Joe Radwich

Joe Radwich
Vice President

Sporadic Customer Journeys in Low Involvement Categories

Set it and forget it is the attitude in many low involvement categories – data security, business insurance, telecommunications, etc. Inertia keeps businesses from proactively evaluating alternative solutions or vendors. If the product or service is good-enough businesses don’t have the motivation to evaluate their options.

The purchase journey for these products and services consists of long stretches of inertia, interspersed with periodic spikes in interest in alternatives. During the inertia phase businesses pay little attention to the category: They don’t think about how things could be better or keep tabs on vendors or trends in the category. They remain happy with the status quo.

Product/service failures and significant price increases jolt business out of their comfort zone. They reach out to peers and advisors, conduct online searches, read online reviews, reach out to vendors, take sales calls, etc. Once they make their decision to switch vendors, or maintain the status quo, their inertia returns. They stop paying attention to the category and their awareness of vendors and options rapidly dissipates.

This buying journey cycle is a significant challenge for vendors that operate in these categories. If your product or service is a low-involvement one, convincing prospects that it’s worth their time to look around outside of their sporadic spikes in interest may require more sales and marketing resources than you have available.

It might make more sense to take steps to ensure you can take advantage of the opportunities when they do arise.

Be where they look

Although their need may be urgent, most prospects look into only a handful of vendors: Those they’ve used before, are familiar with, find in a simple online search, know their peers use or are recommended by their trusted advisors. To improve your likelihood of being in this initial consideration set:

  • Keep track of, and contact with, individual customers and prospects when they move to new employers
  • Attend industry events as a sponsor or attendee
  • Identify the trusted advisor channels you can feasibly influence
  • Invest in optimizing search results
  • Advertise to maintain brand awareness (this varies in importance by market)

Understand the Failures

The purchase trigger in low-involvement categories tends to be a failure, or cost increase, rather than a proactive desire to improve the status quo. Prospects will be interested in the potential benefits of a new solution, but their first priority is to ensure they don’t get burned again.

When you understand the what, where, why, who and how of the typical failures that motivate prospects to switch vendors, your sales and marketing processes and communications can speak directly to these concerns. Convincing a prospect that the failures they experienced will not happen with you will be as compelling as the additional benefits your company provides. If a prospect feels at risk of the same type of failure with a new vendor, they have little motivation to switch.

Recognize the Price Shoppers

Some switching in low-involvement categories is merely price shopping. If you are the low-cost vendor in your category this works to your advantage. If you aren’t, don’t count on these customers for the long-term if you happen to win them. While some may come to understand the value your product/services provide, many will eventually leave for a better price.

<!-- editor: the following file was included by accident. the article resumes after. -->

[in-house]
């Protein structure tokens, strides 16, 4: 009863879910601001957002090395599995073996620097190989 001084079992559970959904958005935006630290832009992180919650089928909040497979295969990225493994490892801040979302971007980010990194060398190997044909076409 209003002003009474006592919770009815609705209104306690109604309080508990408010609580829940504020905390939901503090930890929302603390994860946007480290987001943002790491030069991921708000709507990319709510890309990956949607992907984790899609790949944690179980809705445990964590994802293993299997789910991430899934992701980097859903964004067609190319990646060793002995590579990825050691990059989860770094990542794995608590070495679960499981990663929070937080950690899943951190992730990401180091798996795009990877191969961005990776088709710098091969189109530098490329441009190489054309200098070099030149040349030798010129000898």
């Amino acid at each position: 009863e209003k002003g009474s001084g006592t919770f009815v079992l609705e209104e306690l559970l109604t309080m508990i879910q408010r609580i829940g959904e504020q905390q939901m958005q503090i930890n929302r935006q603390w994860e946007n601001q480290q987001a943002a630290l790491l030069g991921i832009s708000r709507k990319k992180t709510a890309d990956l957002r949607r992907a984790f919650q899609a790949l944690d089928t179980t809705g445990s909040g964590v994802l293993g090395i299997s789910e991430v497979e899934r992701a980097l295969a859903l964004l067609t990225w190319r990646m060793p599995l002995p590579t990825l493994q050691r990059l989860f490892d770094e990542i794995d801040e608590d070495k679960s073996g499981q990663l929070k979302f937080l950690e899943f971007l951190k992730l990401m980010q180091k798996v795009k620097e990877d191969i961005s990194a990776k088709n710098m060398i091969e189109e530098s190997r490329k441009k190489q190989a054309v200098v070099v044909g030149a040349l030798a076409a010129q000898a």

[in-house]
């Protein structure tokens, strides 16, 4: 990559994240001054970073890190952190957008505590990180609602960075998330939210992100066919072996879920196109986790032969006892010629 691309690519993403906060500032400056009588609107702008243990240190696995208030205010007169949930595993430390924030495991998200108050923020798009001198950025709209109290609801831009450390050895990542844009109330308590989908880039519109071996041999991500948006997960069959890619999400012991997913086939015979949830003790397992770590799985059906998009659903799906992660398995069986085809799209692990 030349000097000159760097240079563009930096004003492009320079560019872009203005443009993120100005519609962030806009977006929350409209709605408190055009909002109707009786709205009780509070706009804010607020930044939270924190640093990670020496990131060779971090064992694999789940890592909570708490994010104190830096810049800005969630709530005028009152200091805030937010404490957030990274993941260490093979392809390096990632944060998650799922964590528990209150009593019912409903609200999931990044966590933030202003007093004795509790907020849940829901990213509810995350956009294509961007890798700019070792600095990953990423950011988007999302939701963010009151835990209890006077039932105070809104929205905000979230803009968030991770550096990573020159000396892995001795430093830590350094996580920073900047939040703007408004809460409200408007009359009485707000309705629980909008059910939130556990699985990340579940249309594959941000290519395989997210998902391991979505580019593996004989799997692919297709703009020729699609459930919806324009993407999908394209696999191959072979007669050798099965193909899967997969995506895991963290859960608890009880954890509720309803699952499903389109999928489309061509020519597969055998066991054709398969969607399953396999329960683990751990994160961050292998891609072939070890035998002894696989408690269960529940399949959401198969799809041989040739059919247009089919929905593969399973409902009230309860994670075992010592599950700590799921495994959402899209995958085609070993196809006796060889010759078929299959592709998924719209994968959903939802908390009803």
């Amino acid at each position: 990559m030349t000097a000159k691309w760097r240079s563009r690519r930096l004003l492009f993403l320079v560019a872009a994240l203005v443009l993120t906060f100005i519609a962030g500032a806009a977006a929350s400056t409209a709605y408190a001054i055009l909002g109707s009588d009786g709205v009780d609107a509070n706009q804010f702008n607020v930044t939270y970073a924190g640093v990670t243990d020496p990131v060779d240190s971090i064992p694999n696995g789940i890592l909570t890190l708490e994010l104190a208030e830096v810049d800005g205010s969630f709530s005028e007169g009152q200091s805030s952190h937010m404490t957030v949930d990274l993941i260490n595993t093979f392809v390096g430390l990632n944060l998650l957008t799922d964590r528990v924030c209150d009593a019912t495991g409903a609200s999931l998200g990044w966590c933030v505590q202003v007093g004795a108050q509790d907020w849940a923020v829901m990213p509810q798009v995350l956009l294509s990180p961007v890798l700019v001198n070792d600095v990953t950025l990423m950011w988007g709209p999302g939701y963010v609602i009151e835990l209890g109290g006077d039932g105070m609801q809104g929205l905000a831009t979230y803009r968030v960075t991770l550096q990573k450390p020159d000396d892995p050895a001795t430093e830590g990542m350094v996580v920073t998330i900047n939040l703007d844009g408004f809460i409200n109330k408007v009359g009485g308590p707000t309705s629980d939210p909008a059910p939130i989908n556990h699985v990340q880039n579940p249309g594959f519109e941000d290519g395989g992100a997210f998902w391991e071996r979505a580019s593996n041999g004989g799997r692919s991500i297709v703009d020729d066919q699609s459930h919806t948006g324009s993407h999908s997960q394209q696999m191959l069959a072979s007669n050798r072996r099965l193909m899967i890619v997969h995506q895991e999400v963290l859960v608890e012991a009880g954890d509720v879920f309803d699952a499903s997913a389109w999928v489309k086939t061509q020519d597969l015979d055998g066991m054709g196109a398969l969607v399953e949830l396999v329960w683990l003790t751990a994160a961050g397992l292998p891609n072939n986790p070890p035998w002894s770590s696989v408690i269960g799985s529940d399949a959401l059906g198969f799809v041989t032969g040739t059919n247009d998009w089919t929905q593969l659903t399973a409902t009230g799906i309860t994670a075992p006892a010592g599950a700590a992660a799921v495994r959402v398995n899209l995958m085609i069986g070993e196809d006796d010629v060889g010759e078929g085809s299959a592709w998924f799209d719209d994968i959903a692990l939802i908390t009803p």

Learn from new customers and recent losses

Your new customers are a great place to start to understand the types of failures that prompted them to switch, and how your company made it into their consideration set. Losses can provide similar insights – they may not have selected you, but something motivated them to evaluate options.

We recommend conducting interviews with the customers and losses themselves, rather than relying solely on the opinion of the sales team. Sales reps tend to focus on the benefits of your product/service that resonated with the prospect, not the failures that got them motivated them to evaluate their options in the first place.

Joe Radwich

Joe Radwich
Vice President

Who you are: What you say

Over the past two decades we’ve help many B2B vendors refresh their brand platform. We notice that some B2B vendors struggle to differentiate the themes and characteristics that can be the pillars of their brand platform from those that may be critical to the market, but do not represent sustainable and/or unique brand positioning.

To help clients identify the difference between the two we use a simple construct that distills things down to the core distinction.

Although almost a cliché at this point, IBM still stands out as an example of effective brand management and continues to illustrate the difference between brand development and market messaging.

We all know the story of how IBM moved from type writers, to mainframes, to desktops, to the internet, etc., etc. We know that the core of its brand platform is using technology to improve business productivity and that what drives productivity evolved over time. After all it’s International Business Machines – not International Business Typewriters.

But did you know that in 2015 IBM bought The Weather Channel’s analytics and modeling technology (it rents it back to The Weather Channel)? IBM recognized that short and long term weather patterns have the potential to disrupt supply chains, manufacturing, deliveries, even purchases. The Weather Channel’s technology enables IBM to incorporate predictions about weather and climate condition into their forecasting models it builds for its clients. These insights in turn help clients plan for disruptions and improve overall productivity.